Forest Walk with “Dr. Arbor”

This years Material Production started after the final design for the prototype was chosen and ran parallel to the further development of the design.
The main goals were:

– to monitor the amount, humidity and density of the locally sourced aleppo pine wood
– to simulate production flows in the workshop (tools and time needed, tracebility)
– to prototype leightweight structural components
– to prototype important connections and mechanisms
– to calculate and compare the embodied carbon of different components/solutions

Since the timber we harvested in December 2022 and milled since then was still drying (prototyping started end of May), we scavenged the wood yard for usable pine wood left behind from the previous years. All prototypes were made with these leftovers. Simoultaneously we sampled our milled timber for humidity and weight.

For each new humidity sample the timber had to be sliced to measure at a fresh edge
The initial density calculations were made with rough planks but later on revised with already processed, dimensioned timber
Processing wood with Pradyumna, Nishant, Charles and Jackie

Soon the carpentry became very busy. As a small material production core team plus a rotating group of the design team we made ourselves familiar with the machines and workflows. Always supported by our FabLab manager and companion Bruno! Based on a combination of formal cad-based production drawings, the previous MAEBB year´s knowledge and a lot of enthusiasm we produced our first CLT-panels, followed by GLT-truss connections, facade modules and furniture prototypes.

Antoni and Nishant releasing the CLT press
Linseeded DLT surface, pattern of the dowels was created with a grasshopper script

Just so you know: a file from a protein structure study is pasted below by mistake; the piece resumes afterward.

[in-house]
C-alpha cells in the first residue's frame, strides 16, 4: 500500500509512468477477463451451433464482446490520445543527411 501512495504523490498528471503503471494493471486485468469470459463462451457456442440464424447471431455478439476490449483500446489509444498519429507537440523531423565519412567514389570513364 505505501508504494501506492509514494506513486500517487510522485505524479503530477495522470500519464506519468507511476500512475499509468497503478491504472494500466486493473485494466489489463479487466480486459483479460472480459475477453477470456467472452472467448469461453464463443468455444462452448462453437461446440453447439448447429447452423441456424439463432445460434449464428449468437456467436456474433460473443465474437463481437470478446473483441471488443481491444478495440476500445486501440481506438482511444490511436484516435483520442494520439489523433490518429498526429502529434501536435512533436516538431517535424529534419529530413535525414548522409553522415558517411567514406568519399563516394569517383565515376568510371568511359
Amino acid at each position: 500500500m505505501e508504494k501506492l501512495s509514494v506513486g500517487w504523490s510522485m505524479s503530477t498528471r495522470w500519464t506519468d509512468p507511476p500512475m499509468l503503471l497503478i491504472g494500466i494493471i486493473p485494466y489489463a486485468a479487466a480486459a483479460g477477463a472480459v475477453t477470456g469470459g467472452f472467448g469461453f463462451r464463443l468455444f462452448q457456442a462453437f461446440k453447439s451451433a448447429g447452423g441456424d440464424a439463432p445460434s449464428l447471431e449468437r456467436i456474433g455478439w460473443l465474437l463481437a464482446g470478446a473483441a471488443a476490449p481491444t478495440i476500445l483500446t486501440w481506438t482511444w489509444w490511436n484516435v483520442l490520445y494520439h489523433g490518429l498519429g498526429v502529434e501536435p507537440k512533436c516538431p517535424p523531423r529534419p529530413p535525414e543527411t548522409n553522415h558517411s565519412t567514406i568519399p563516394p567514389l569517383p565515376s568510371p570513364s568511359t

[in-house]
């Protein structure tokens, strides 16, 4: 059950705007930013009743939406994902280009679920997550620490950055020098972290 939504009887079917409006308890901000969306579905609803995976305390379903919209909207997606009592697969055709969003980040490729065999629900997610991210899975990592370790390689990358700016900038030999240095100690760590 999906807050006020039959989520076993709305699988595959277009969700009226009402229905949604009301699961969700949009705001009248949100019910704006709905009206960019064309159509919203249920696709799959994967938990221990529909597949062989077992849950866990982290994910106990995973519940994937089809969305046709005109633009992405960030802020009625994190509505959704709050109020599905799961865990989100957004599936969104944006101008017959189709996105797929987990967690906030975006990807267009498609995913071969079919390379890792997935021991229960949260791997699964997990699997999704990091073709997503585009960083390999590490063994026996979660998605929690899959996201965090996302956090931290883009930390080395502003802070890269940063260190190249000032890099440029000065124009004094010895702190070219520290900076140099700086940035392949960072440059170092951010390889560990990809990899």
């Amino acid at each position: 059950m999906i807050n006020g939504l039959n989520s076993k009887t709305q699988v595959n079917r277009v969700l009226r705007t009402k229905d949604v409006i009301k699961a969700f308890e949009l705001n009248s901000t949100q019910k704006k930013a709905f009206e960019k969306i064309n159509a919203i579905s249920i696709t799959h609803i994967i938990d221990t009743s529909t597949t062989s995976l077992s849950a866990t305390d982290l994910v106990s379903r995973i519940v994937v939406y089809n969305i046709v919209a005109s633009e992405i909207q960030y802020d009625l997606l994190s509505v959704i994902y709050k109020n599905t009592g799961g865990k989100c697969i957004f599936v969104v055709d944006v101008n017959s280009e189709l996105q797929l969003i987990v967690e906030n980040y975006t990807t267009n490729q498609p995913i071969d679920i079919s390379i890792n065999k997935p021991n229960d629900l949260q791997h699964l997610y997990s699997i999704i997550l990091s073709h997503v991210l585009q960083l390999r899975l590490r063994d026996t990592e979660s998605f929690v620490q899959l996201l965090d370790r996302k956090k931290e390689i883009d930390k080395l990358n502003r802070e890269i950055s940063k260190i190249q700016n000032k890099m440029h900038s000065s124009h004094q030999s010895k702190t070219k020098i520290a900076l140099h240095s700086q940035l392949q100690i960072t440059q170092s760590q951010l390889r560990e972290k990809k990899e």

As one main constraint of the mobile catalyst was weight, we tried to minimize the thickness of each component. This meant a lot more planing and a lot more sawdust in the end. Therefore for all additional timber we milled, we chose a plank thickness of 25 mm instead of 35 mm.

Aside from the Cross-Laminated-Timber panels we prototyped an adhesive free technique called Dowel-Laminated Timber which was further developed in the course of the project with the help of the freely available files and documents of the Open Terrace project (by students from a previous MAEBB course). A hollow version was also prototyped but due to minimal savings in weight not followed further. In the end though it was used for the external doors of the final prototype.

Each prototype was weighed to calculate the density which was used for the weight calculations of the whole prototype

For the facade a variety of modules were prototyped, ranging from simple timber slats, thin and long steam-bent lamellae to a combination of timber and a water-resistent organic cotton fabric. As fabric is a very leightweight material it was soon also tested in other elements like this early chair prototype CNCed on leftover plyboard.

Different mixtures of pine tar with linseed and/or charcoal

Tarring is a very old technique to protect timber buildings against moisture. First introduced to us through the faculty, we soon started building a set-up to harvest our own tar from the pine wood and creating different mixtures and coatings. Aiming to reduce the amount of industrial products used in our final prototype and to identify the components and products with the highest embodied carbon impact, a small team jumped into the life cycle assessment and tracebility of the whole structure.

Sankey diagram showing positive embodied carbon in orange and sequestered carbon in blue
Final visualization of all timber components traced, each colour represents a different tree